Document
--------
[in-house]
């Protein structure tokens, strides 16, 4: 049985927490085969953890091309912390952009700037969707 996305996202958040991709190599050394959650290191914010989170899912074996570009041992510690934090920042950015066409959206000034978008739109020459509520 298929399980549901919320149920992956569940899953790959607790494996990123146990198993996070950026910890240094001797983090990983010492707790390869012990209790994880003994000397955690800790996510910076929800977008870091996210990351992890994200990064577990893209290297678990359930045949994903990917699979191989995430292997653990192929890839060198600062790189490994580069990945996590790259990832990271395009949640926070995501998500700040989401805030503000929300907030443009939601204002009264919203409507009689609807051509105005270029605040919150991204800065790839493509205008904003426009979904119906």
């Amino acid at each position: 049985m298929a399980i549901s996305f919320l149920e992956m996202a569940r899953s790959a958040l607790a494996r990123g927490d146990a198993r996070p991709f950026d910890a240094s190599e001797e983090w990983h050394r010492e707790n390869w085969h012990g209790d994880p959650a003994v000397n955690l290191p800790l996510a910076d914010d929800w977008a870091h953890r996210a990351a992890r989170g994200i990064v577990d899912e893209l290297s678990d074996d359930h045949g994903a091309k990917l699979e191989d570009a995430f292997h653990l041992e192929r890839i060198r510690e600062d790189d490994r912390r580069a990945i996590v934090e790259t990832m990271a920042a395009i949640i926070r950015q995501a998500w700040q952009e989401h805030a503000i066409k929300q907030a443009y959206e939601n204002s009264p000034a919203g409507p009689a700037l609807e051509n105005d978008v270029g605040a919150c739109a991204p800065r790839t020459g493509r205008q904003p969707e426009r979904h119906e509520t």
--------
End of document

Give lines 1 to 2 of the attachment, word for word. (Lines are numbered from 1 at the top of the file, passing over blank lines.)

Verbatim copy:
[in-house]
């Protein structure tokens, strides 16, 4: 049985927490085969953890091309912390952009700037969707 996305996202958040991709190599050394959650290191914010989170899912074996570009041992510690934090920042950015066409959206000034978008739109020459509520 298929399980549901919320149920992956569940899953790959607790494996990123146990198993996070950026910890240094001797983090990983010492707790390869012990209790994880003994000397955690800790996510910076929800977008870091996210990351992890994200990064577990893209290297678990359930045949994903990917699979191989995430292997653990192929890839060198600062790189490994580069990945996590790259990832990271395009949640926070995501998500700040989401805030503000929300907030443009939601204002009264919203409507009689609807051509105005270029605040919150991204800065790839493509205008904003426009979904119906």